Introduction to the Modern Alfa Romeo Engine Bay.

In this article, I am going to try to run around the engine bay of a modern Alfa Romeo and tell you what is in your engine bay and try to give you an idea of how it works

1- Header tank for engine cooling. This contains a mix of 50/50 water and antifreeze. Antifreeze is a mixture of ethylene glycol or related compounds and corrosion inhibitors. This does three things, first, it stops the car from freezing, second, it stops the inside of the engine corroding and thirdly it raises the boiling point of the coolant to around 135 degrees centigrade with a pressure cap which releases at 1.5 bar. Incidentally, ethylene glycol was originally used in the Merlin aero engine that powered the Spitfire which had problems with cooling during its early development.

2 - Power steering reservoir. This contains ATF Dextron II it is connected to a pump, in this case immediately below it which is regulated to a specific pressure in order to give the correct weight to the steering while not eliminating feedback from the steering rack. The fluid is specifically designed not to foam as this would make the pump noisy. The fluid has to be kept below 100 degrees centigrade and to do this on a 156, 147 and GT there is a cooling coil visible if you look under the offside of the front bumper.

3 - Brake fluid reservoir. This contains brake fluid, this is a form of hydraulic oil, it is designed to absorb water and it needs to have low viscosity even at very low temperatures, it must not freeze. Dot 4 brake fluid has a minimum boiling point when new in excess of 230 degrees centigrade, this stops the heat generated when you brake boiling the fluid. If the fluid boils it becomes a gas and this is then compressible and your brake pedal will not work. The fluid absorbs water so in case of contamination with water the boiling point of the fluid is still considerably above the 100 degrees centigrade that a drop of water in the system would boil at. The fluid needs changing occasionally because it will have absorbed water and that lowers its boiling point.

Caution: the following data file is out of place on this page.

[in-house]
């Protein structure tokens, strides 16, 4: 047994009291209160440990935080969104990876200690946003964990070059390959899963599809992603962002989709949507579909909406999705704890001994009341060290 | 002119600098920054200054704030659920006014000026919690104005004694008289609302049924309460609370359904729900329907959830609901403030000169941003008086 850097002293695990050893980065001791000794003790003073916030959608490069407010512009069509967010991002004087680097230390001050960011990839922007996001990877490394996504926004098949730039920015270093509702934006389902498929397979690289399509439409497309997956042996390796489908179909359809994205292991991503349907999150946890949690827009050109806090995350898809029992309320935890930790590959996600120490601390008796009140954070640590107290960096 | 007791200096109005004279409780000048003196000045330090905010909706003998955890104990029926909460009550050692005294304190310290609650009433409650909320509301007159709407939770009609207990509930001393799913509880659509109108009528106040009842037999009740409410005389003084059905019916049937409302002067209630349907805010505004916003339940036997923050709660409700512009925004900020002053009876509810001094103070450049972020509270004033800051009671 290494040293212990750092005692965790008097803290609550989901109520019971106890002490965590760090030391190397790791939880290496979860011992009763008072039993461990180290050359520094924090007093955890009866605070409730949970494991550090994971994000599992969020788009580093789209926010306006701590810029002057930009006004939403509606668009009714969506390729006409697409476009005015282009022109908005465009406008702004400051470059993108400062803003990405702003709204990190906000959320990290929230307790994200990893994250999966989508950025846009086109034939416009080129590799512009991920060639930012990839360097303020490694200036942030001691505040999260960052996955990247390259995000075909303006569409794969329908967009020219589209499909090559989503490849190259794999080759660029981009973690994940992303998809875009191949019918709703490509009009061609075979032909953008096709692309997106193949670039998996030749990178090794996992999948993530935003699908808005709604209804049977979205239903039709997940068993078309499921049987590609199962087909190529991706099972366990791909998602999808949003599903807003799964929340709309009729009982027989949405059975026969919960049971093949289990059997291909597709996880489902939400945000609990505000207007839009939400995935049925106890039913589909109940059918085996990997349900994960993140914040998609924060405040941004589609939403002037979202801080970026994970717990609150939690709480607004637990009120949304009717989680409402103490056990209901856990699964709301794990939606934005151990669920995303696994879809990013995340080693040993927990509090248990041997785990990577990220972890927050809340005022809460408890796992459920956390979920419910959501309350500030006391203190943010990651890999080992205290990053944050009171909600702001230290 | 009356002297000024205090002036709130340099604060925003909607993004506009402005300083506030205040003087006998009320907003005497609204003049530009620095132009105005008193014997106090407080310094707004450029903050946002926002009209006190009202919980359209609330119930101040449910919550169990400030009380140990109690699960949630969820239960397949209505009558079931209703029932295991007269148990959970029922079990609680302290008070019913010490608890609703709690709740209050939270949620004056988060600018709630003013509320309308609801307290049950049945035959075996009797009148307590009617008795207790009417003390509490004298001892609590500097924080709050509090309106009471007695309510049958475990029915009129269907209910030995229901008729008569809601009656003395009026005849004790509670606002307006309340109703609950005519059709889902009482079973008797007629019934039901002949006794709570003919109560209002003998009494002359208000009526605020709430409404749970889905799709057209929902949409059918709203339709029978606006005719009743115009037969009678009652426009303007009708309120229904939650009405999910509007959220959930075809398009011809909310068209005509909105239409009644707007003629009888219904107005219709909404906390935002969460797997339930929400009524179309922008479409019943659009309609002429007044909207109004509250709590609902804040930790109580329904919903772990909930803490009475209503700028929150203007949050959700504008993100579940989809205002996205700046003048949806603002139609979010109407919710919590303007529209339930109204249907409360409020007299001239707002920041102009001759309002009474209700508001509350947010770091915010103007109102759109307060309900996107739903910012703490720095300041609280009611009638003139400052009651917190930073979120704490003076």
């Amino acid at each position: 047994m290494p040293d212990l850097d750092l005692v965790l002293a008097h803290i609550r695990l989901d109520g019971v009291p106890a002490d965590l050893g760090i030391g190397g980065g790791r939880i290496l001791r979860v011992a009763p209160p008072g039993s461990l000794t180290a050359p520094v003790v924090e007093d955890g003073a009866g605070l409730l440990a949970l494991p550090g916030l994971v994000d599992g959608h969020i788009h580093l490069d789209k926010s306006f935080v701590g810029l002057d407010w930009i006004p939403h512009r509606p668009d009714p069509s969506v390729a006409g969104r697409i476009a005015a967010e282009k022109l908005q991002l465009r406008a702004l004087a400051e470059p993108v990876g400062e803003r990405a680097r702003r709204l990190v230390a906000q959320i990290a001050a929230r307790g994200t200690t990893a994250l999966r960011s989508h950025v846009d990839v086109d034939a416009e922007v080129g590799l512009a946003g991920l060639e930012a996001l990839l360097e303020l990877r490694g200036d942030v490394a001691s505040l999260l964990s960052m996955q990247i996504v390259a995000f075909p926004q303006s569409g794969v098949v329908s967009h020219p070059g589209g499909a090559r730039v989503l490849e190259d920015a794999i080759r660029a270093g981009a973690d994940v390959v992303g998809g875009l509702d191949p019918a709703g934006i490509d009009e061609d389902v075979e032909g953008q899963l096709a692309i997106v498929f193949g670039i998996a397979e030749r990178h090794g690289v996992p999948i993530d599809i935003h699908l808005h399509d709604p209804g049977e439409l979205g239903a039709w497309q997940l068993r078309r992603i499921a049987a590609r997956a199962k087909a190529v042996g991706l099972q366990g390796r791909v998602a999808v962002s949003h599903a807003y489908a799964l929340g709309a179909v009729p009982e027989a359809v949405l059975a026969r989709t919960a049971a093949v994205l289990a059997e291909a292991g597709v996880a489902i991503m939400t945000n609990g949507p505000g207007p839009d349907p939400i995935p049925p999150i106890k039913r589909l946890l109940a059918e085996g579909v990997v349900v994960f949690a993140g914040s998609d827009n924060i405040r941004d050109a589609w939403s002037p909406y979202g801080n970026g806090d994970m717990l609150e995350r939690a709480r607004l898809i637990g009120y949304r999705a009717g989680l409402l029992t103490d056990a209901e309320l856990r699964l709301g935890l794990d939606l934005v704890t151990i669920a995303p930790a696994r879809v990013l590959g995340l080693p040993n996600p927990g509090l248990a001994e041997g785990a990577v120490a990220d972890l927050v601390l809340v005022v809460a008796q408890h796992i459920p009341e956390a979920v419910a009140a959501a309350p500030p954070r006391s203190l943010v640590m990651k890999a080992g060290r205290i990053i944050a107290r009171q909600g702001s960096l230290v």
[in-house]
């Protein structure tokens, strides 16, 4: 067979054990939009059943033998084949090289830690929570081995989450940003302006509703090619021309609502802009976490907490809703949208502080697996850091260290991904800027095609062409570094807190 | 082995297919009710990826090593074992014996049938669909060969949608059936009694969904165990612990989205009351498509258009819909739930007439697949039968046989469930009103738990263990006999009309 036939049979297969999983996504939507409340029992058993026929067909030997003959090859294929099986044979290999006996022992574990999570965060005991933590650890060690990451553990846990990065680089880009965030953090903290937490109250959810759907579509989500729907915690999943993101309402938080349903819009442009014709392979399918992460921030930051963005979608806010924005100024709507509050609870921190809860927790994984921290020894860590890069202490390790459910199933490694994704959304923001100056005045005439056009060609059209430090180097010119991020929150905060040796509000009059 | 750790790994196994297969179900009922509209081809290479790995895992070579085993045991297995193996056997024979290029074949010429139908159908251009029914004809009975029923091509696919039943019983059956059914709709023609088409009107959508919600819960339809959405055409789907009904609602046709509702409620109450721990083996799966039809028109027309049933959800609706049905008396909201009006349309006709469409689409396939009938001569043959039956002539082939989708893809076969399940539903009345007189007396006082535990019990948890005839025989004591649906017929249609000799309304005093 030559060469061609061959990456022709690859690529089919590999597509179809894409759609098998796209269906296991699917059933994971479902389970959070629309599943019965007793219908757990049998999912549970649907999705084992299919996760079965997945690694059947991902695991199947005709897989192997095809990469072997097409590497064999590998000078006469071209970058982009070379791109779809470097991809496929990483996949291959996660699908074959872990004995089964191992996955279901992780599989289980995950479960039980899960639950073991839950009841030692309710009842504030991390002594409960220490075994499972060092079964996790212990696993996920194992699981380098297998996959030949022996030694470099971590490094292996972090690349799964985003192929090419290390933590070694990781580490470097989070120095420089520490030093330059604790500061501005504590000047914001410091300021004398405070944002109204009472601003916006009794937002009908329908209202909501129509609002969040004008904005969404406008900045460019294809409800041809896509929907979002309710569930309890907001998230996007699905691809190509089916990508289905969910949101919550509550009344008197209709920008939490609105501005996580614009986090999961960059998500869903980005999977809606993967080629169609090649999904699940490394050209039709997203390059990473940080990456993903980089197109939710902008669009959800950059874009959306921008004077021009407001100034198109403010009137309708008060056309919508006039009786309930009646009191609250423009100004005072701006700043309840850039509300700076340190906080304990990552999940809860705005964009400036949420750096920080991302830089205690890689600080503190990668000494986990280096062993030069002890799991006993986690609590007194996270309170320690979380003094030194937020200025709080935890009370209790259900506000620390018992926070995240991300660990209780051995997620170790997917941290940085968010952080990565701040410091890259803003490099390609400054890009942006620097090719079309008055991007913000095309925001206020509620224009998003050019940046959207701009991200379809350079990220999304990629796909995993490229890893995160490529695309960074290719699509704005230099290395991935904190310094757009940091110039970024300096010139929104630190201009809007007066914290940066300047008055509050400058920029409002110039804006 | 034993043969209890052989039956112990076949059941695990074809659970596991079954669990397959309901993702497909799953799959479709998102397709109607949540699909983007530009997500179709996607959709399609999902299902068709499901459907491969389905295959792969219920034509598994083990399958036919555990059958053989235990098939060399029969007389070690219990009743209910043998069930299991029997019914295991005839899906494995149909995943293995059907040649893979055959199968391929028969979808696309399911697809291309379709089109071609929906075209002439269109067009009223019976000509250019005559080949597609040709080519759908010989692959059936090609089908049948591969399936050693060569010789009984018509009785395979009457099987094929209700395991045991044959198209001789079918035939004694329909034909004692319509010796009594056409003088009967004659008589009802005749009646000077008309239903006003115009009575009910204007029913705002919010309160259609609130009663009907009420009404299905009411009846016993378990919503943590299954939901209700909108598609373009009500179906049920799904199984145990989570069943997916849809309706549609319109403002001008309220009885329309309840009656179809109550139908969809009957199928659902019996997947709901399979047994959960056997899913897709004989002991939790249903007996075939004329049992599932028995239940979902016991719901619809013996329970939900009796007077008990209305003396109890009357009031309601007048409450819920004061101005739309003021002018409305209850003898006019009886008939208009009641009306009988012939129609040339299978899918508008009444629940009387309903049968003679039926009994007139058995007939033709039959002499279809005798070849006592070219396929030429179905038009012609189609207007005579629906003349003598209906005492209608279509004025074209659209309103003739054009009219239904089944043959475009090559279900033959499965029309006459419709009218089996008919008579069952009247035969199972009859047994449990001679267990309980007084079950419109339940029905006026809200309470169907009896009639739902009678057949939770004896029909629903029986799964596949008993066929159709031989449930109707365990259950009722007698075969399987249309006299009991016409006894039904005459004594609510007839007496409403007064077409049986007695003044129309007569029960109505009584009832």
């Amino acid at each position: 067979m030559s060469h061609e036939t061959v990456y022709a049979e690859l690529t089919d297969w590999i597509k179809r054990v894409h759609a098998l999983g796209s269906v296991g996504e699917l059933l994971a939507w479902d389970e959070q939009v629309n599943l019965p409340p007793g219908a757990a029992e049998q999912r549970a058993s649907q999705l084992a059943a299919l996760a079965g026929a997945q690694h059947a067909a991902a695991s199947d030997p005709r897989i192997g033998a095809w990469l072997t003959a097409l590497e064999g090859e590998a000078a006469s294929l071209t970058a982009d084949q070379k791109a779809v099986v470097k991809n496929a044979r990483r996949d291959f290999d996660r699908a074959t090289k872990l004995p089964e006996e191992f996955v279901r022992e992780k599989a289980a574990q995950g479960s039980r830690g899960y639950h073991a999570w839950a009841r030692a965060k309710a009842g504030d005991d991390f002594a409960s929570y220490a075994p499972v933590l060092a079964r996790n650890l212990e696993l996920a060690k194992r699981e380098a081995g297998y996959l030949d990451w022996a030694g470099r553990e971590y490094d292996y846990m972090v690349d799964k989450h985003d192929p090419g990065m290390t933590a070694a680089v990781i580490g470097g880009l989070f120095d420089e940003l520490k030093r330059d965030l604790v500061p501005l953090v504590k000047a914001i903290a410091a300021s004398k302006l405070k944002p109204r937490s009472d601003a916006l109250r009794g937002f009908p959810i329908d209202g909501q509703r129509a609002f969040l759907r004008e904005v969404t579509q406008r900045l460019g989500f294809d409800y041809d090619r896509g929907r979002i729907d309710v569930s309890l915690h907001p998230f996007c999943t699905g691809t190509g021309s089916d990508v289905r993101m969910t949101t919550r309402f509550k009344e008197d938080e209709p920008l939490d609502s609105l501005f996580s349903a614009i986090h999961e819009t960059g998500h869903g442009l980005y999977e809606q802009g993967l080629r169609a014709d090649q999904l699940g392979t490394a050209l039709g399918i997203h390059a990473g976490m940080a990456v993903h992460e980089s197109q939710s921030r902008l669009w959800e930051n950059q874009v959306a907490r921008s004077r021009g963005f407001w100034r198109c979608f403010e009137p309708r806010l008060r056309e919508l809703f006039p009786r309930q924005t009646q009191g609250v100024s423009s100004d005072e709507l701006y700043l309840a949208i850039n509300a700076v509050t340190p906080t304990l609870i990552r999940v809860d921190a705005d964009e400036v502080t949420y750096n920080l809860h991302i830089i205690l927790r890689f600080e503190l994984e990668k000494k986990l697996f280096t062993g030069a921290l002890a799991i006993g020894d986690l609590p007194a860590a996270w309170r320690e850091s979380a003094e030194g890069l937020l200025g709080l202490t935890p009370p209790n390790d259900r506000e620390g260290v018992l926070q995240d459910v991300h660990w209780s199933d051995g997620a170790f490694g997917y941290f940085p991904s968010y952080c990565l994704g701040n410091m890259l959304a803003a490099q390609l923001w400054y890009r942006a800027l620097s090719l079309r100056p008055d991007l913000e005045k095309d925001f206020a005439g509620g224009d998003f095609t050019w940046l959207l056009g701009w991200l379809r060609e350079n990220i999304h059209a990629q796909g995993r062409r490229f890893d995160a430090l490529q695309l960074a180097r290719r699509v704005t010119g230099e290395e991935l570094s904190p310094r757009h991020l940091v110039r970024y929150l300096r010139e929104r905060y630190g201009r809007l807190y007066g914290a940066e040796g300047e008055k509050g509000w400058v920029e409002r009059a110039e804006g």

4 - ABS control unit and pump. This could easily take up all of this article and more, the control unit is a small computer mounted on the side of the “pump”. It compares the speed of all the wheels which are monitored by four small pulse generators (which is a coil of wire wrapped around an iron bar) on each wheel. The computer monitors the relative speed of each wheel and when the brake light switch is operated, if it detects a discrepancy of more than around 15% between any of the wheels it removes a tiny amount of fluid to an accumulator and then in less than 20ms re-applies the pressure to the wheel in question. This gives you the vibration through the pedal you may have sometimes experienced. If you really do get in trouble the computer then resorts to other pre-planned strategies in order to save your bacon. On a car with vehicle dynamic control (VDC), the ABS computer is connected to a device that measures sideways movement, from that the computer can apply the brakes independently in order to steady the car if you have to swerve in an emergency. On some models, the ABS computer also reports to the engine computer and if it detects wheel spin it reduces the amount of throttle to stop the wheel spin and you have anti-slip regulation (ASR), a very clever system!